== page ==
The first thing to do is to get rid of the bad emotions. There are many ways to loosen your mind and to stop thinking about the incurred loss. Getting an emotional discharge through alcohol (do not mix it with trading!), sports, computer games, mediation, or prayer is a common method employed by thousands of traders — both professional and part-time ones. In the worst cases, a trader might decide to start seeking professional psychological help to help coping with the problems.

Often, especially if the trader failed to channel their negative emotions through something other than the market, there is an attempt to get a revenge on it. Revenge trading is a futile and often perilous endeavor, which is akin to overtrading and leads to even more disastrous results.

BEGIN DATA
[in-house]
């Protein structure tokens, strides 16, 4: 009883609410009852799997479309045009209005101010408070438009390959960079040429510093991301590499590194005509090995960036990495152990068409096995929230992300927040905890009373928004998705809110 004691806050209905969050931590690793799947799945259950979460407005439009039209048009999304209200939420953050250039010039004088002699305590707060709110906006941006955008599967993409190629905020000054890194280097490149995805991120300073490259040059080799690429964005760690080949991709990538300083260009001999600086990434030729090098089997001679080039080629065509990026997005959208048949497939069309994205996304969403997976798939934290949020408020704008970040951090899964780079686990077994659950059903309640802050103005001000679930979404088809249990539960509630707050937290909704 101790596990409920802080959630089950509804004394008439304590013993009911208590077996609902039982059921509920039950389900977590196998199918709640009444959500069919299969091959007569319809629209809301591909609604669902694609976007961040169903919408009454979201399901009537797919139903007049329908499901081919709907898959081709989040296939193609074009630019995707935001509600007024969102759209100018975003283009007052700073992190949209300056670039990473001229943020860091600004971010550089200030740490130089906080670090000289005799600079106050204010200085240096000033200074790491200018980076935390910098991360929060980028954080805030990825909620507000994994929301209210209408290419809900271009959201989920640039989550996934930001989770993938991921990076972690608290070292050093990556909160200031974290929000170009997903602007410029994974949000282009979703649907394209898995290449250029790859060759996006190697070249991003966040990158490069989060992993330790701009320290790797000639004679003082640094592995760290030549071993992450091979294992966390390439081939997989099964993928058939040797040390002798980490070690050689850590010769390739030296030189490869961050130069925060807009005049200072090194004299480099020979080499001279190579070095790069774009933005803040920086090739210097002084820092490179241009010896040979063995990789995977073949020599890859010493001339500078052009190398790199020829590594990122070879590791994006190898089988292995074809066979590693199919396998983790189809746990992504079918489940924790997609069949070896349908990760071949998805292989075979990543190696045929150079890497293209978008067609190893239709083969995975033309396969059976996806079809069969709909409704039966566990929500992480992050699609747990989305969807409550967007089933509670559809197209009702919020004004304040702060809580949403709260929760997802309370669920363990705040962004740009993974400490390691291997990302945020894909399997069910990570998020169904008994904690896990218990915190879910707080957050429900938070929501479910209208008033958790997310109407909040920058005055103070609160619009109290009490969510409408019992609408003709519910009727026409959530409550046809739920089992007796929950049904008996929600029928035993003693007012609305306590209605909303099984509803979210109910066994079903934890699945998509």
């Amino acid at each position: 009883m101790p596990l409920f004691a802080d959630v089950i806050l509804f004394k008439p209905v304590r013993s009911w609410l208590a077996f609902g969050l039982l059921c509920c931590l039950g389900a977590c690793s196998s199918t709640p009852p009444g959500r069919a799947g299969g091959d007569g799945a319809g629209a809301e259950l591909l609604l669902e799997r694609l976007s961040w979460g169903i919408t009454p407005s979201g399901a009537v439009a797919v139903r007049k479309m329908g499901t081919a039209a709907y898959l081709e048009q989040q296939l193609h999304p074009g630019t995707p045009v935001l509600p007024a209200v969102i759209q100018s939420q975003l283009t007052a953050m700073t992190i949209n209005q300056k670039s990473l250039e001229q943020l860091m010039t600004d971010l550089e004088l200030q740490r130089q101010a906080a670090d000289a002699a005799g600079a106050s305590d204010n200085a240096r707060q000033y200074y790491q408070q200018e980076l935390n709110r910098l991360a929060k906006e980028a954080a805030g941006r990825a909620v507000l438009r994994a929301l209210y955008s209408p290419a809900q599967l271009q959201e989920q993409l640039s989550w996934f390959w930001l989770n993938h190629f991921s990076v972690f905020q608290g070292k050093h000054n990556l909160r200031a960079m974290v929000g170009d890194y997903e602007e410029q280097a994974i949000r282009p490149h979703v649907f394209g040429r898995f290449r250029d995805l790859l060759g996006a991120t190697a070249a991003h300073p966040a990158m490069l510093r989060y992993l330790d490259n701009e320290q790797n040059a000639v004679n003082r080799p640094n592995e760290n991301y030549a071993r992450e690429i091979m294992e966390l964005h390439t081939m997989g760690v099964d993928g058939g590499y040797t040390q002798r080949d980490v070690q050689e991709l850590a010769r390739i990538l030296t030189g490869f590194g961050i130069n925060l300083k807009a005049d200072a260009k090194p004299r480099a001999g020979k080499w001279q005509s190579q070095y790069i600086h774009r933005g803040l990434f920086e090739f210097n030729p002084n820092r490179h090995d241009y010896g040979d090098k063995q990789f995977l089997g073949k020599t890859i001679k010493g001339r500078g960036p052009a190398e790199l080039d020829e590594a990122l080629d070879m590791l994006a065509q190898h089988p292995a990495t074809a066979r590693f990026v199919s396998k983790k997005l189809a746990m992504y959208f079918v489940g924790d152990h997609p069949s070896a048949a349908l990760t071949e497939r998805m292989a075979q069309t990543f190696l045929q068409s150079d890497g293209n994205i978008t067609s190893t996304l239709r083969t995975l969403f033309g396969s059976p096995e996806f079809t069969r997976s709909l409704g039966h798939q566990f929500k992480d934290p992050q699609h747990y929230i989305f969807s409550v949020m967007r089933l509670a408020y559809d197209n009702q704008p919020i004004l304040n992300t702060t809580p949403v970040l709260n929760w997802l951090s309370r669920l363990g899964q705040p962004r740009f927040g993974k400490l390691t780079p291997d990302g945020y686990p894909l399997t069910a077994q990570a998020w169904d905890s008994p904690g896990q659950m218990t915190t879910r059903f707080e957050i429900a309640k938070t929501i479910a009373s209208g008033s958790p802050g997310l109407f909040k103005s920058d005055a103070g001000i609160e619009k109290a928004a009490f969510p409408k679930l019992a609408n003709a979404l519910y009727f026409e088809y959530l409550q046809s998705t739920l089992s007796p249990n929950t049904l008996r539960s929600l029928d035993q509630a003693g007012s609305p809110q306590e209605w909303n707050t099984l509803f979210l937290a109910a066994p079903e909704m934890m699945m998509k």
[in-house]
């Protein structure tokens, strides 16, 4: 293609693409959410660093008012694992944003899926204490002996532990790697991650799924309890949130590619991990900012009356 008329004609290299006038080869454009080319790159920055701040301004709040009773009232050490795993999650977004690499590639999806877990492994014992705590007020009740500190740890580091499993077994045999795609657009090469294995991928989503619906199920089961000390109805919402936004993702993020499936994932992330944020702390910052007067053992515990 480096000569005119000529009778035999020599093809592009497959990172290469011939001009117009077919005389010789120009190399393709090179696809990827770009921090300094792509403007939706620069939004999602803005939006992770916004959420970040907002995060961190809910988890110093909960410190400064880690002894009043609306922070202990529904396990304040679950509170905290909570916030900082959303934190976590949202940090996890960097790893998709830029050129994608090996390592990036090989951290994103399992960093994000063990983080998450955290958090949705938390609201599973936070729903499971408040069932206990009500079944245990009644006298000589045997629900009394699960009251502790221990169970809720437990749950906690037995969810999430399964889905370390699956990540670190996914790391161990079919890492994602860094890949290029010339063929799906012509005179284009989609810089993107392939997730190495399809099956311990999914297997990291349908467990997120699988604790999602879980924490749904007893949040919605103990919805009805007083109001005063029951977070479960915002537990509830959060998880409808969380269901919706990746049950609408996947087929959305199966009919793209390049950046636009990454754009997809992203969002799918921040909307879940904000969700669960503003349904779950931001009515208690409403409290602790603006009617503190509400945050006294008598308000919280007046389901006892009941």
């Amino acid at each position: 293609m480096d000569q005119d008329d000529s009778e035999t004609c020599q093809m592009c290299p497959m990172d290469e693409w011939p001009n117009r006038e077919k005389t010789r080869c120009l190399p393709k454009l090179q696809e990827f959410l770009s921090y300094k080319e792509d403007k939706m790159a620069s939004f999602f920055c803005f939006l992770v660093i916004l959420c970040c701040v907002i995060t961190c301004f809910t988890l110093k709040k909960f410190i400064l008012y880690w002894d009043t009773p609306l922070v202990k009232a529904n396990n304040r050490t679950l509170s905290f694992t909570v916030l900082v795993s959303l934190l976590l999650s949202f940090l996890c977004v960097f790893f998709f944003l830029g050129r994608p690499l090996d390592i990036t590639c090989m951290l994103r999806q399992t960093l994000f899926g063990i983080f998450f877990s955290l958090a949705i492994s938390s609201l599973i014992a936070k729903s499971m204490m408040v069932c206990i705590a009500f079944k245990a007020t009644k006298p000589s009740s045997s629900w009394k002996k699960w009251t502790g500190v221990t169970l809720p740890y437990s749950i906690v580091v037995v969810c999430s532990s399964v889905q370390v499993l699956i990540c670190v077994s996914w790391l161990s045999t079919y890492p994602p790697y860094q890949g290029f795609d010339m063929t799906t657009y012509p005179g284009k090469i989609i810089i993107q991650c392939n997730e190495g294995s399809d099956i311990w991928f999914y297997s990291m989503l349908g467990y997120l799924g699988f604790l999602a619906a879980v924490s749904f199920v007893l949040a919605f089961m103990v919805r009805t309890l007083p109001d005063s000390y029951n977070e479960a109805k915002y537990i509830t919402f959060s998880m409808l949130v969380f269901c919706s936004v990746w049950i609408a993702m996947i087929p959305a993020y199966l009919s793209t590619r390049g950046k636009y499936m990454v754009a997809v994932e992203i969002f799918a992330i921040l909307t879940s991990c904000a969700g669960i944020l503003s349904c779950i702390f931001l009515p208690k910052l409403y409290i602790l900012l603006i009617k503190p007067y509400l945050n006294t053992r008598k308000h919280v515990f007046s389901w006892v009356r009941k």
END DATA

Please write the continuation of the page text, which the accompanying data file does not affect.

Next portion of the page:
Taking a break from trading — short or long — might prove to be a great remedy in and of itself. It will help you to stay away from the revenge trading and will also heal your emotional wounds caused by a recent streak of losses. A good idea may be to increase the time spent on learning, reading books and doing all sorts of market analysis. Though, there should be some bounds to it too.

Switching strategy (to a new one) may also be a good idea, but only if you are sure that the resulting loss was a direct consequence of employing your current strategy, and that the same or worse may repeat in the future. In a milder case, switching to a smaller position size would probably be a more prudent solution.